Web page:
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AIM 

6/17/21 

APRON (ramp), RWY (runway), SVC (Services), 
etc. There are several types of NOTAM Ds: 

(a) 

Aerodrome activity and conditions, to 

include field conditions. 

(b) 

Airspace to include CARF, SUA, and 

general airspace activity like UAS or pyrotechnics. 

(c) 

Visual and radio navigational aids. 

(d) 

Communication and services. 

(e) 

Pointer NOTAMs. NOTAMs issued to 

point to additional aeronautical information. When 
pointing to another NOTAM, the keyword in the 
pointer NOTAM must match the keyword in the 
original NOTAM. Pointer NOTAMs should be issued 
for, but are not limited to, TFRs, Airshows, 
Temporary SUA, major NAS system interruptions, 
etc. 

2.  FDC NOTAMs. 

On those occasions when it 

becomes necessary to disseminate information that is 
regulatory in nature, an FDC NOTAM is issued. FDC 
NOTAMs include NOTAMs such as: 

(a) 

Amendments to published IAPs and other 

current aeronautical charts. 

(b) 

Temporary Flight Restrictions (TFR). 

Pilots should read NOTAMs in their entirety as some 
TFRs may allow pilots to fly through the flight 
restriction should they request permission to do so 
and subsequently receive it. Pilots are encouraged to 
use online preflight resources as they provide 
graphics and plain language interpretations for TFRs. 

(c) 

High barometric pressure warning. 

(d) 

Laser light activity. 

(e) 

ADS

B, TIS

B, and FIS

B service 

availability. 

(f) 

Satellite

based systems such as WAAS or 

GPS. 

(g) 

Special Notices. 

3.  International NOTAMs. 

(a) 

Distributed to more than one country, they 

are published in ICAO format under guidelines 
established in Annex 15. International NOTAMs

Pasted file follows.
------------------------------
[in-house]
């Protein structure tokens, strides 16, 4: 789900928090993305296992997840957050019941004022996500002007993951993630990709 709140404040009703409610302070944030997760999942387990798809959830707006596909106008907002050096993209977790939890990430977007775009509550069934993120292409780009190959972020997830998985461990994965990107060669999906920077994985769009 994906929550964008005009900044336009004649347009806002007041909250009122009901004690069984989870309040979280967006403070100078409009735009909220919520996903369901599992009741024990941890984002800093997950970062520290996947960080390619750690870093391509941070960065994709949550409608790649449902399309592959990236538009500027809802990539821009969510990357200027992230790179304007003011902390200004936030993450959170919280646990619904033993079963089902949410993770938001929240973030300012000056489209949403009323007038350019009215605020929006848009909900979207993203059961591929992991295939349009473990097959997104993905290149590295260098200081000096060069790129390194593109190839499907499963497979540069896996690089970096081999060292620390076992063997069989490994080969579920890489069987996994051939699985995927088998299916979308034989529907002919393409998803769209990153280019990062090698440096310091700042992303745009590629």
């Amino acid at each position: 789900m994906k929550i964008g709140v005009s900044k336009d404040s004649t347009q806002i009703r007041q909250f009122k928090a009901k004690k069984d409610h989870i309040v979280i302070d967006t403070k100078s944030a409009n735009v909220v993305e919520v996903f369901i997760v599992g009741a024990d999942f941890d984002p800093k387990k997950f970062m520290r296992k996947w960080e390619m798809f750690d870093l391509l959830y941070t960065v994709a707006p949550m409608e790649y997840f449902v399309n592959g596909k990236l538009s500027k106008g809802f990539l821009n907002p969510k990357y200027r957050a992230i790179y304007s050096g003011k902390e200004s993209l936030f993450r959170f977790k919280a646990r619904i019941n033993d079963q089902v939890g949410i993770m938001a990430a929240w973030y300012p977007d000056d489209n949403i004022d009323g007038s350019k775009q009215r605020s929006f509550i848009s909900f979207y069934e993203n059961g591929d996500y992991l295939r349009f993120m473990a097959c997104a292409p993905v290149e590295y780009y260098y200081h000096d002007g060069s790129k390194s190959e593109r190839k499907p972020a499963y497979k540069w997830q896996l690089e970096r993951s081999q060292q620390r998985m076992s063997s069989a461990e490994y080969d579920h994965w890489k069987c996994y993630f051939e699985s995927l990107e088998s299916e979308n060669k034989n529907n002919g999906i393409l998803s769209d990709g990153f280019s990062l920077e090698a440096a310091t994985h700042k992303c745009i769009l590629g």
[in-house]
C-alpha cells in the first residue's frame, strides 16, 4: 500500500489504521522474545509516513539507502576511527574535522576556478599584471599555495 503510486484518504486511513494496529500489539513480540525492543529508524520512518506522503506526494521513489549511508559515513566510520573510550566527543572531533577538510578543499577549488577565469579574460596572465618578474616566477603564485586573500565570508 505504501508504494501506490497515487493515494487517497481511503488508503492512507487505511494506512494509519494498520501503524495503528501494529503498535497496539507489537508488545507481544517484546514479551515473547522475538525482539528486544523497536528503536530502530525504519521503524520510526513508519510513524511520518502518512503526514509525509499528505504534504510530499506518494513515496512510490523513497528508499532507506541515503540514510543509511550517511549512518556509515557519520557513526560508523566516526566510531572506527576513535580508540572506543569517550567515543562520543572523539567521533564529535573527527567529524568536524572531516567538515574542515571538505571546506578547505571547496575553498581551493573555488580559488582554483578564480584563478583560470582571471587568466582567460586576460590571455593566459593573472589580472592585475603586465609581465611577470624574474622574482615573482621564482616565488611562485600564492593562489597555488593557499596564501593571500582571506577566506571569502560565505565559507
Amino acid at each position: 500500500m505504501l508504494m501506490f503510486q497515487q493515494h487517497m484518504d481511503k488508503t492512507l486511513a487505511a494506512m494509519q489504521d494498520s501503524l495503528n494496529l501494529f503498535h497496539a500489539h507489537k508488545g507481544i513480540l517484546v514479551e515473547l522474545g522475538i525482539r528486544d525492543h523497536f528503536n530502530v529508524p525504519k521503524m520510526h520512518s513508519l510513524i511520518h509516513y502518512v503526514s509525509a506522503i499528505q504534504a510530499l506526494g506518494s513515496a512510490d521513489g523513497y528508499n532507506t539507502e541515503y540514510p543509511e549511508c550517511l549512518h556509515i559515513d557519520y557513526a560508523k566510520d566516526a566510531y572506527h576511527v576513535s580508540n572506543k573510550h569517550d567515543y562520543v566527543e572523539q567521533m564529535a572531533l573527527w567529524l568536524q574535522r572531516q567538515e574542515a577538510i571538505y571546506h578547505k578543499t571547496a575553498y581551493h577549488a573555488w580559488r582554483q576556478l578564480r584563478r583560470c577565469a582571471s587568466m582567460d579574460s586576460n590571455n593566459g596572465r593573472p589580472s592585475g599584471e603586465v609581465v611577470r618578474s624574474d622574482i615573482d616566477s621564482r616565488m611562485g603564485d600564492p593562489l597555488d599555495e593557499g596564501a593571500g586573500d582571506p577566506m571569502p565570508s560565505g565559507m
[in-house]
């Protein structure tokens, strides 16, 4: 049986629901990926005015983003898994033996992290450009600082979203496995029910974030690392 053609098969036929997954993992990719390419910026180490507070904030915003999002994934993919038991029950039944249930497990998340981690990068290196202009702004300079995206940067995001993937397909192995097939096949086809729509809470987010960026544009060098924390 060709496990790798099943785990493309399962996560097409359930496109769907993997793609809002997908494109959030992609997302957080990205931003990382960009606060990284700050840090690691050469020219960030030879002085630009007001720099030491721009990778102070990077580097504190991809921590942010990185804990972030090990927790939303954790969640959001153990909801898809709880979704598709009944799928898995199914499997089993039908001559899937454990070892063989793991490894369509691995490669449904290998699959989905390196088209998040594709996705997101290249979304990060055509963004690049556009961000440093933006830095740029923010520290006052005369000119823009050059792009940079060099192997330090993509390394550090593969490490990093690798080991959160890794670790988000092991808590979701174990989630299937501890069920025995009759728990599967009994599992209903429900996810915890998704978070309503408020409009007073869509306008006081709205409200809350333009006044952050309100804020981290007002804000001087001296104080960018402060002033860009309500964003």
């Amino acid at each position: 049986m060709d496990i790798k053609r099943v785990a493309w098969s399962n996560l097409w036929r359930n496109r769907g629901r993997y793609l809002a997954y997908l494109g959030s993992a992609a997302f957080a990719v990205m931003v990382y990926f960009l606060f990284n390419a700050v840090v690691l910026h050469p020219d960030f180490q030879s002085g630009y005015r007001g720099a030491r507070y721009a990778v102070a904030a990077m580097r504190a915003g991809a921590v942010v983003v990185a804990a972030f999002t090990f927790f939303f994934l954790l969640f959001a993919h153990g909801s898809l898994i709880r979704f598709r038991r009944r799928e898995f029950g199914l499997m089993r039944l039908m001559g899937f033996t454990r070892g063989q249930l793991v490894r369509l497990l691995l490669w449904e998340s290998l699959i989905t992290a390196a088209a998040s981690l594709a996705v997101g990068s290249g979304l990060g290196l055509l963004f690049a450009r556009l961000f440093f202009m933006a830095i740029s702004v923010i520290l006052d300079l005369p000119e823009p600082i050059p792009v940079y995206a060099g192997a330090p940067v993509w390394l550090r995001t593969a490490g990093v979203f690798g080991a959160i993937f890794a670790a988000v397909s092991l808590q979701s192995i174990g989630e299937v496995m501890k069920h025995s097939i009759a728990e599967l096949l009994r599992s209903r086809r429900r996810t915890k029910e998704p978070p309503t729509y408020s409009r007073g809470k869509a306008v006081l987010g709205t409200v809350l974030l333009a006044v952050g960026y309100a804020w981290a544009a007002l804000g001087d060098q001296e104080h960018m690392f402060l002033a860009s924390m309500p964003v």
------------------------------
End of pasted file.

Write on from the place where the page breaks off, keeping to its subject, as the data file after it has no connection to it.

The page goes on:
issued by the U.S. NOTAM Office use Series A 
followed by 4 sequential numbers, a slant “/” and a 
2

digit  number representing the year the NOTAM 

was issued. For the most part, International NOTAMs 
duplicate data found in a U.S. Domestic NOTAM. 

(b) 

Not every topic of a U.S. Domestic 

NOTAM is issued as an International NOTAM by the 
U.S. When possible, the U.S. International NOTAM 
will be linked to the appropriate U.S. Domestic 
NOTAM. 

(c) 

International NOTAMs received by the 

FAA from other countries are stored in the U.S. 
NOTAM System. 

(d) 

The International NOTAM format in-

cludes a “Q” Line that can be easily read/parsed by a 
computer and allows the NOTAM to be displayed 
digitally. 

(1) 

Field A:  ICAO location identifier or 

FIR affected by the NOTAM. 

(2) 

Field B: Start of Validity. 

(3) 

Field C: End of Validity (both in 

[Year][Month][Day][Hour][Minute] format). 

(4) 

Field D: (when present) Schedule. 

(5) 

Field E: Full NOTAM description. 

(6) 

Field F: (when present) Lowest altitude, 

or “SFC.” 

(7) 

Field G: (when present) Highest 

altitude, or “UNL.” 

(e) 

For more on International format, please 

see Annex 15. 

4.  Military NOTAMs. 

NOTAMs originated 

by the U.S. Air Force, Army, Marine, or Navy, and 
pertaining to military or joint

use navigational 

aids/airports that are part of the NAS. Military 
NOTAMs are published in the International NOTAM 
format and should be reviewed by users of a military 
or joint

use facility. 

g. 

Security NOTAMS: 

1. 

U.S. Domestic Security NOTAMS are FDC 

NOTAMS that inform pilots of certain U.S. security 
activities or requirements, such as Special Security 
Instructions for aircraft operations to, from, within, or 
transitioning U.S. territorial airspace. These NO-
TAMS are found on the Federal NOTAM System 
(FNS) NOTAM Search website under the location 
designator KZZZ. 

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Preflight